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Dalriada n:
Kingdom of the Scots,
home of the residents

Jupiter from the garden at 84 Earlspark Avenue – and the Pleiades

Jupiter was at opposition on 6th February. Then the Earth is on the straight line between Jupiter and the Sun, and as close to us as it gets – about 628,743,036 km. So, as it was so close, I had another go at taking a snap of it, this time from the garden so I could align the scope properly with the pole star – which is difficult from Stuart’s bedroom. Then, using the camera that Susan provided, I shot some some ‘movie’ sequences and used some fabulous free software to process the result.

I was delighted that I thought I could make out Jupiter’s Great Red Spot, despite Glasgow’s light pollution and I could just discern two of its moons which I thought must be Io and Europa which are the nearer ones. The other two must be out of shot at this magnification – the most I’ve got, about 250x. But I was dismayed that Stellarium, the program I usually use for checking what I’m looking at seems to put the Great Red Spot on the other side, nearer to Callisto and Ganymede than Io and Europa. So I tried another well known free star gazing program, Cartes du Ciel:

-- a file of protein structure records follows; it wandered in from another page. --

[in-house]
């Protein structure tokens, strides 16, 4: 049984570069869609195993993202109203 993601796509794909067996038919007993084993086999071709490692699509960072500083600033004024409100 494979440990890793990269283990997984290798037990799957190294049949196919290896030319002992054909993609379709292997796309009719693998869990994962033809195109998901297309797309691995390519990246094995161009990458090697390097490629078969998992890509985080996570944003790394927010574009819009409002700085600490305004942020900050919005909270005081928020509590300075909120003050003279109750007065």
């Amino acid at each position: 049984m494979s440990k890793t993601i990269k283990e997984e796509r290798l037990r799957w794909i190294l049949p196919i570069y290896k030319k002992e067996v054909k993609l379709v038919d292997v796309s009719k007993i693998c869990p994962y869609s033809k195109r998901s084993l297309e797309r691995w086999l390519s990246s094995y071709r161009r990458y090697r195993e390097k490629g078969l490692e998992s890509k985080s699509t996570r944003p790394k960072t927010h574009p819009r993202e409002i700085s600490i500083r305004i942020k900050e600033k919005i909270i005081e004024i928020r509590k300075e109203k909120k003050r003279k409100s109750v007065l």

That’s much better.

Next up was the Pleiades star cluster (for Alyson) to test my new tracking equatorial mount with a long exposure. Actually I only needed about 60s, but that’s long enough to cause the stars to appear as streaks because the Earth continues to spin meantime.

Cartes du Ciel came in handy again to check the result.

I’m getting a bit better at it I think. I’m off to a proper dark skies week-end soon with my telescope and Astronomical Society of Glasgow so hopefully I learn some more then.